- The Leader as Strategist: Jesus knew where he was going – he had a strong sense of purpose.
- The Leader as Seeker: Jesus had his own standard of success – he stood for the values of the kingdom.
- The Leader as Seer: Jesus saw things clearly – he had a steady vision.
- The Leader as Strong One: Jesus showed strength of character – he had the moral authority to move others.
- The Leader as Servant: Jesus knew the price of leadership – he was willing to give himself.
- The Leader as Shepherd Maker: Jesus had a strategy to develop leaders – he aimed to reproduce himself in them.
- The Leader as Spokesperson: Jesus knew the importance of communication – he could articulate his vision.
- The Leader as Struggler: Jesus was prepared to face conflict – he was gracious, courageous and wise.
- The Leader as Sustainer: Jesus made provision to keep the movement going – he was committed to the future.
The special feature article “It does not affect me” and other myths about Religious Persecution in the General Conference BRI Newsletter (April Edition 2012) the author John Graz writes.
“Persecution is part of the whole Christian package, in much the same way that illness and death are part of our human heritage. It is a reality we cannot avoid – it is an evitable by-product of the great cosmic conflict between God and the enemy of truth. The apostle Paul wrote that ‘everyone who wants to live a godly life in Christ Jesus will be persecuted (2 Tim 3:12)
“Jesus said to His disciples: Blessed are you when people insult you, persecute you and falsely say all kind of evil against you because of me (Matt 5:11). What is the antithesis of religious freedom? The answer is ‘religious persecution’. While religious freedom is a gift of God, a mark of His great love for humanity, persecution bears the signature of the Devil.
“The unspoken thought seems to be, ‘Why is this relevant to me? Persecution belongs to a time and place far removed from where I live today. Perhaps persecution lies somewhere in the future, we tell ourselves.”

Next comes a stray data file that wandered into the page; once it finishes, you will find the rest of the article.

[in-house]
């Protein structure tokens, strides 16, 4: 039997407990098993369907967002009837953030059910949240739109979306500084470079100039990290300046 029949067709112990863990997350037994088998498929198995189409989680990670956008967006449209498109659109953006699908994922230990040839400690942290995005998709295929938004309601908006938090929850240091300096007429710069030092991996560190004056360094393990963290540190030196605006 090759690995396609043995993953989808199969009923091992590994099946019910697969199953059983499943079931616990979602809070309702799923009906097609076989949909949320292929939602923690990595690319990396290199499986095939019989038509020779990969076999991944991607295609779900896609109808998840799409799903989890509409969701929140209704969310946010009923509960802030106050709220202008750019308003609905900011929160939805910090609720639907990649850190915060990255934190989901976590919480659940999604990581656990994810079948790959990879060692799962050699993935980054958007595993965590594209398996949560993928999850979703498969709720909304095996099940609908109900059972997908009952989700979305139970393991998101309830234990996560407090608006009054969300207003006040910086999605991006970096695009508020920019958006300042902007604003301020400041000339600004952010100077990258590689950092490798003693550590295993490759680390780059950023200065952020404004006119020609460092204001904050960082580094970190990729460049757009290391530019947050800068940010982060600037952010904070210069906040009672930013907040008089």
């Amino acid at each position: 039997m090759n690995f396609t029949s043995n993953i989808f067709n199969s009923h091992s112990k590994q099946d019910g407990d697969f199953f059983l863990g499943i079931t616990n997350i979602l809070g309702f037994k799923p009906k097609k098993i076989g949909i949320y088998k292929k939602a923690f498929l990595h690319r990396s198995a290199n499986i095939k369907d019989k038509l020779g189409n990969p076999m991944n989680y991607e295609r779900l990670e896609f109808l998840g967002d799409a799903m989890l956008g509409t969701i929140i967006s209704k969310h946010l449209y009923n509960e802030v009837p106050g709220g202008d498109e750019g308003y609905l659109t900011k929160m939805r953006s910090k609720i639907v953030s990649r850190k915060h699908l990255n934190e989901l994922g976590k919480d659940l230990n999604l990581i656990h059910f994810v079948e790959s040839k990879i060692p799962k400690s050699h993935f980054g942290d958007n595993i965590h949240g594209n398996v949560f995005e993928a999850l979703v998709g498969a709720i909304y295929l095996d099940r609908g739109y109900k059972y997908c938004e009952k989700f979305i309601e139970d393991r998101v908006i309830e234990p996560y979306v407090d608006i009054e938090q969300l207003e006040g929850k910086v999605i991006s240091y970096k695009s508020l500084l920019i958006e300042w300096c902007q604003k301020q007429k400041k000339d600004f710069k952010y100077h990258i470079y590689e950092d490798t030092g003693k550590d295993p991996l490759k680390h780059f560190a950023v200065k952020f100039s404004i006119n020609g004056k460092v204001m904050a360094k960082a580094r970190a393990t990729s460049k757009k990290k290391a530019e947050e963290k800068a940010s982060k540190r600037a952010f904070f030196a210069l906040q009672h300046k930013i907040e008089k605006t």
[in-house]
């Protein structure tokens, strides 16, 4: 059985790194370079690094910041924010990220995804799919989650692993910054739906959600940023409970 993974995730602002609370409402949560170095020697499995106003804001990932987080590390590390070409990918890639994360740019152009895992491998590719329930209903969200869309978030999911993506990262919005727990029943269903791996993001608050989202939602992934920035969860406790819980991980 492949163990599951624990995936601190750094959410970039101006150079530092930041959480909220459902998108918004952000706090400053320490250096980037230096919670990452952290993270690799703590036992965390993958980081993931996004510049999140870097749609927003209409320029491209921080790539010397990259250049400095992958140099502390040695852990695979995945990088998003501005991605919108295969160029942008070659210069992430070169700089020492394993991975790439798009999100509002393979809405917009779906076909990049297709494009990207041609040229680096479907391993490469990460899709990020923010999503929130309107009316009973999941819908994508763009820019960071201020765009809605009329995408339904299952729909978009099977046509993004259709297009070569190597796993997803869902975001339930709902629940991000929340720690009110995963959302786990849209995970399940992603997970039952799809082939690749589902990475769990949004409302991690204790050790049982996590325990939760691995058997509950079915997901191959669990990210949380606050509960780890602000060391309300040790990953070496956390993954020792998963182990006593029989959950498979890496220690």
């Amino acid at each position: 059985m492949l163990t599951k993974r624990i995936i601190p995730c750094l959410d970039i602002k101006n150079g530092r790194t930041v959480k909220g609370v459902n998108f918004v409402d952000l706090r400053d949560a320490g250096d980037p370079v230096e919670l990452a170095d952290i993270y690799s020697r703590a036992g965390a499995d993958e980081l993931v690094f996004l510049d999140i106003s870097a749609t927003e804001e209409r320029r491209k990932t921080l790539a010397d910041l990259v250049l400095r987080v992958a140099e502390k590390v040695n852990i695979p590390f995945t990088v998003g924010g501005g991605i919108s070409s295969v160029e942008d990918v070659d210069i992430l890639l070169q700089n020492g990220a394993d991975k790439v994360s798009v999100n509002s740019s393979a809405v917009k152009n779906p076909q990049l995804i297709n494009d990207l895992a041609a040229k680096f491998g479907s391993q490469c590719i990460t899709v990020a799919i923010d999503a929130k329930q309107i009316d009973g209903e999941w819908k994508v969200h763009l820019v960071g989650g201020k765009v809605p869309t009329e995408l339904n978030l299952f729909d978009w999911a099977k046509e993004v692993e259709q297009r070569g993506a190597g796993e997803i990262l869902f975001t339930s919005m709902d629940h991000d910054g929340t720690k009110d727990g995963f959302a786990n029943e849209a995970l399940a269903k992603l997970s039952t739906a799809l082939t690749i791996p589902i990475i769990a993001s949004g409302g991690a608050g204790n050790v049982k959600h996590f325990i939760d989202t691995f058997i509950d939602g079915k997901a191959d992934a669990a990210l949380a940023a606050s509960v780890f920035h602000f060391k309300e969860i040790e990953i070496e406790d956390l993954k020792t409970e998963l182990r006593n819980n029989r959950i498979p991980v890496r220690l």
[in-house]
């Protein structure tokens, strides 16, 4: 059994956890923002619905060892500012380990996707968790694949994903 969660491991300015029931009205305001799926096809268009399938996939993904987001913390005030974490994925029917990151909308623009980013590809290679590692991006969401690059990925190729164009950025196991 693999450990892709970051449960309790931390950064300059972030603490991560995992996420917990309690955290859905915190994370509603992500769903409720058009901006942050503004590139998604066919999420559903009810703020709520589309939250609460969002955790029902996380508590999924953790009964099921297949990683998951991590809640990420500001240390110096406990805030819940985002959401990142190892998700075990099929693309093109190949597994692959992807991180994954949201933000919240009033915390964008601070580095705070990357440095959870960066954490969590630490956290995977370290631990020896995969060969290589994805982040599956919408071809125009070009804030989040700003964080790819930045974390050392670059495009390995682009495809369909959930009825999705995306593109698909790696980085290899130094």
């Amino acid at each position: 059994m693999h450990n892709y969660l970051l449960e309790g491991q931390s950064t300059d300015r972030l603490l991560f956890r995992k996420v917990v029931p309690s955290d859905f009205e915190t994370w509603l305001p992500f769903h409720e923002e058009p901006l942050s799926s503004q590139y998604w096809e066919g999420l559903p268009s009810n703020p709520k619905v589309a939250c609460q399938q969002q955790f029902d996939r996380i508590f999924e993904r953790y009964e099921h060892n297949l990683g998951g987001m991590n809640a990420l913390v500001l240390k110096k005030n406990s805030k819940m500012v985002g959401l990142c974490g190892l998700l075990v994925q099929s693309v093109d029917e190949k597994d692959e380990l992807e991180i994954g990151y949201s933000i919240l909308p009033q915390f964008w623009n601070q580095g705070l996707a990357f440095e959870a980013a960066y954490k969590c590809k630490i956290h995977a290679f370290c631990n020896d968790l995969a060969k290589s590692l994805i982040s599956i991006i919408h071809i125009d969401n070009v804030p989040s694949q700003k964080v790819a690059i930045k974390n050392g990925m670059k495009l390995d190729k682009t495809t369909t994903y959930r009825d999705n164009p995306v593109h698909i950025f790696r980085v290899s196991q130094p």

This is so true of the view being promoted by the Samoa Tokelau Mission and supported by some Samoans overseas arguing the Sabbath issue in Samoa should not involve the worldwide church and Samoans overseas. Let me remind everyone that the Sabbath issue is a core doctrine of the SDA faith, not just for Samoa or Tonga, which makes it a worldwide issue.
According to Samoan Pastor Eddie Erika, “Culturally, Samoans are taught from their childhood to respect leaders. An admirable character trait that is intrinsically etched in the psyche of a Samoan. Those who take the risk to think “outside the block,” if they are unsuccessful are mocked and disgracefully ridiculed.”
In Samoa today, persecution is real. More alarming is that Seventh-day Adventist Sabbath Keepers are being persecuted by SDA Sunday Keepers. Remember the story of Sepulona and Fuatia Hugo of Samatau? However, it also reminds me of Luke 14:27, “And whoever does not carry their cross and follow me cannot be my disciple.”
A second article in the BRI April issue is titled ‘Revelation’s Perspective on Persecution’ by Ekkehardt Mueller who writes.
“Those of us who do not experience persecution by non-Christians or Christians may overlook the pervasive theme of persecution in John’s Apocalypse or reserve it for the last segment of earth’s history only. Yet such short sightedness may also prevent us from understanding and supporting suffering brothers and sisters today.”
One of the points that stood out for me is this article is under the heading “Persecution will be trigger by the rejection of loyalty to human institutions.” Can this be the case in Samoa today with the Sabbath dilemma and the STM and SPD directive?
(Adapted from SKN Newsletter #11)